When the developers of turn-based tactics RPG Tahira : Echoes of the Astral Empire released a demo to coincide with PAX Australia, it was an opportunity too good to pass up. With a list of inspirations which includes the likes of Fire Emblem, Advance Wars, Final Fantasy Tactics, and XCOM, Tahira knows how to push all of my buttons.


Whale Hammer Games successfully raised almost $70,000 AUD  (approximately $50,000 USD) on Kickstarter in March, 2015 in order to make Tahira, so I had high hopes for the demo. First impressions were a little underwhelming, with the Unity default resolution selector popping up and all but one menu option greyed out. At the end of the opening story sequence, the entire game froze for around 10 seconds before I realized it was loading without on any onscreen indicator. Once you get past the rudimentary menu and the odd glitch, however, you can see that they’ve been concentrating their efforts where it matters most.

The game jumps straight into a tutorial level which does an excellent job of explaining the core combat and controls. The UI is clean and elegant but all of the information you need is readily available. You can’t help but notice that The Banner Saga has also been a major influence for Whale Hammer. Leaving aside the visual similarities, the interface and a number of combat mechanics have also been borrowed from Stoic’s hit game.


One other area where they’ve borrowed from The Banner Saga is by wrapping each level of tactical combat in an overarching story. On the plus side, people like me who feel more invested in a game with a narrative will get drawn in. On the negative side, there’s no real sense of strategic continuity because members of your team who were dead men walking with 1 hit point are suddenly back to full strength two minutes later because the next plot point says so. It’ll be interesting to see how the developers handle this in the full game and whether they’ll find some way to incorporate long-term strategic consequences to how battles play out.

As with any game in this genre, it really comes down to whether or not you find the battle system accessible enough to get into while still managing to combine enough layers of complexity. I’m pleased to report that Tahira doesn’t disappoint here. Aside from the usual attack options, your squad members also have “Special Actions” which might either boost your defences or allow you to attack multiple adversaries in one turn. I particularly like that special actions cost willpower, which is replenished by killing enemy units, as this allowed me to adopt a more attacking style than I might otherwise in this type of game.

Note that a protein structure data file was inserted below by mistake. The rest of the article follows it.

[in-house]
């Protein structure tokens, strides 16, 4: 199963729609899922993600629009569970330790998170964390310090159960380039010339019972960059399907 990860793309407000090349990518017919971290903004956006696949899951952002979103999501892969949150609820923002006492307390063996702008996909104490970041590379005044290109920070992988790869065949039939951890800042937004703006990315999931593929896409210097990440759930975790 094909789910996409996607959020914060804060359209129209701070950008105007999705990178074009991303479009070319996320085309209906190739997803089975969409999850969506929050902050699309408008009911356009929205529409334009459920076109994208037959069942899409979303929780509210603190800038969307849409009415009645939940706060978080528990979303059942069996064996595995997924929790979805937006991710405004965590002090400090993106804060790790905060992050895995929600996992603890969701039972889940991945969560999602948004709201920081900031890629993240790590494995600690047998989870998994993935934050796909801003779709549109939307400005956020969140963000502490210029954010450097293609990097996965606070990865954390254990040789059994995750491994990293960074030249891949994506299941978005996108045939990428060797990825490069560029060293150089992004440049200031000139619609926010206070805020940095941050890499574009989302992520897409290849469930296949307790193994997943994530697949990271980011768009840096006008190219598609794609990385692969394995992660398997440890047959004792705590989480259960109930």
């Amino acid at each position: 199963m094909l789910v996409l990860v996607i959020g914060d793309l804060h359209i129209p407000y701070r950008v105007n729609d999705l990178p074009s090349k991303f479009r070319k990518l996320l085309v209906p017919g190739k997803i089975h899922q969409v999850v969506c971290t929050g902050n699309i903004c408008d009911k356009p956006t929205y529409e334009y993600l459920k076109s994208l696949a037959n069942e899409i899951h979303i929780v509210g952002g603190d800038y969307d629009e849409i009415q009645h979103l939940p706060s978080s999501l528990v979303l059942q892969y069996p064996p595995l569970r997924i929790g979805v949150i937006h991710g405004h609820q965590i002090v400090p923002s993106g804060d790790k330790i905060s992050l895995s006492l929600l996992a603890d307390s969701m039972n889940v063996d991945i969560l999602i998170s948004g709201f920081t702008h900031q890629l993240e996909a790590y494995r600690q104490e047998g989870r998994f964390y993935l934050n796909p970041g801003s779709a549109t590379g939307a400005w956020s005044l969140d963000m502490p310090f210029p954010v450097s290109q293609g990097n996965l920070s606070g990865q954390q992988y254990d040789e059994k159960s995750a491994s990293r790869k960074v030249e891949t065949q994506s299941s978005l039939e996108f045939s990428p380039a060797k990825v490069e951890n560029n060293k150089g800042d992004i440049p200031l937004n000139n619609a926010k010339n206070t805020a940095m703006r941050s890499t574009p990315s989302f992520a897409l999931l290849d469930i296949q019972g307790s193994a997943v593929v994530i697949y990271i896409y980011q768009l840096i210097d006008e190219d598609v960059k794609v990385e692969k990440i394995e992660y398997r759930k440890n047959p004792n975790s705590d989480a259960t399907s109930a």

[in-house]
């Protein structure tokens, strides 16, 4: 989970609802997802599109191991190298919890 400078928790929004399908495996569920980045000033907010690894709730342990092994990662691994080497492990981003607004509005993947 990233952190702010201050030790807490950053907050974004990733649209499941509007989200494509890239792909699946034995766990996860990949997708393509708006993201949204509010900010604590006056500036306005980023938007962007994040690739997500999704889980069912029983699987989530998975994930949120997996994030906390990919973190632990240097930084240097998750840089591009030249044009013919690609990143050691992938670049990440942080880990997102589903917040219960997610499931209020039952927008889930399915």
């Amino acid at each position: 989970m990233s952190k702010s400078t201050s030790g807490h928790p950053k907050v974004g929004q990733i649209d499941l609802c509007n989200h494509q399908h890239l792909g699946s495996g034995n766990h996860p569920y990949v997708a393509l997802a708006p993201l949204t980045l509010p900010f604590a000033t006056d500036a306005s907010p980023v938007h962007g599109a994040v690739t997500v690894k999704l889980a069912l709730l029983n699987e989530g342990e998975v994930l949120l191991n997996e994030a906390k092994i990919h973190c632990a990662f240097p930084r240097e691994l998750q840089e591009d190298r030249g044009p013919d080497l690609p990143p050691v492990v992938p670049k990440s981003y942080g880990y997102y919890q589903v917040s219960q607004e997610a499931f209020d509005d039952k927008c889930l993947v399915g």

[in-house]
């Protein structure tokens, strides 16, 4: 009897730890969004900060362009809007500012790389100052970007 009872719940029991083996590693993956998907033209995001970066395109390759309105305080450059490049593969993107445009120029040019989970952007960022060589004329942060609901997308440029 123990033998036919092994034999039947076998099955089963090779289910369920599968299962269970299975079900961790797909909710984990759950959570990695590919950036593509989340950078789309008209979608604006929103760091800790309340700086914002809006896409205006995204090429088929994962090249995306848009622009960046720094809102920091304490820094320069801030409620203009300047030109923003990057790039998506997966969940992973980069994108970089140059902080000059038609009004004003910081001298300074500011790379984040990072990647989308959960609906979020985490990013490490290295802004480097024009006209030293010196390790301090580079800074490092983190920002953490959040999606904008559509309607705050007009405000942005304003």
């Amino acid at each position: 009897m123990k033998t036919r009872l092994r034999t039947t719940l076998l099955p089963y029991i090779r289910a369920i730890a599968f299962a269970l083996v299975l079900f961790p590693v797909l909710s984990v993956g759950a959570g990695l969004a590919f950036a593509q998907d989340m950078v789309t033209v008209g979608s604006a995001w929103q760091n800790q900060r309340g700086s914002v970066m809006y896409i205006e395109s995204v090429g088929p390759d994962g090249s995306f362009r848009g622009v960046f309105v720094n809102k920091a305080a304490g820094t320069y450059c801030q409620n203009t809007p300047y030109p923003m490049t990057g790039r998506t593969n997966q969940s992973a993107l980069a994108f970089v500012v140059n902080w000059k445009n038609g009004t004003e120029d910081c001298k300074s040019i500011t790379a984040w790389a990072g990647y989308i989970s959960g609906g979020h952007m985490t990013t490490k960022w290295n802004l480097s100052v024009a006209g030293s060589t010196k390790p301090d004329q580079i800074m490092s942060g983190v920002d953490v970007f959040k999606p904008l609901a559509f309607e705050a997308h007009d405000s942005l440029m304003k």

Despite the relatively simplistic interface, there are plenty of tactical options available in the demo. Attacks are granted a flanking bonus to damage for each additional squad member who is adjacent to an opponent. Taking advantage of this has its own risks attached, since crossing through any square immediately adjacent to an opponent gives the enemy a free swipe at you as you pass. Special actions even include mini-puzzle elements like being able to attack multiple enemies in a row or column on the map.

My only real concern with Tahira is whether the developers will be able to add enough variety and tactical depth to make the game worth playing for longer. As a demo, it’s great but you can’t help noticing that the number and variety of special attacks is very limited. The developers are estimating 4-5 hours of gameplay for the first episode alone. Whether the game will continue to hold the attention that long and on into subsequent episodes is something we will have to wait until next year to find out. From what I’ve seen in the demo, I’m optimistic that this could be a bit of a surprise hit.

Phil Ings
Phil's lifelong gaming obsession began when he played Spellbound on a friend's ZX Spectrum. Thus began a love of games, particularly character-driven games and those with a strong narrative. In 2015, he wrote, designed, and programmed the comedy superhero adventure, Supreme League of Patriots. When he's not playing games, writing about games, or making games, he can usually be found ranting that John Noble should have won an Emmy for Fringe. His all-time favourite games include Star Ocean 2, Persona 4: Golden, Fallout 3 and Life is Strange. He is a self-confessed PS Vita evangelist and recovering JRPG addict.
Phil Ings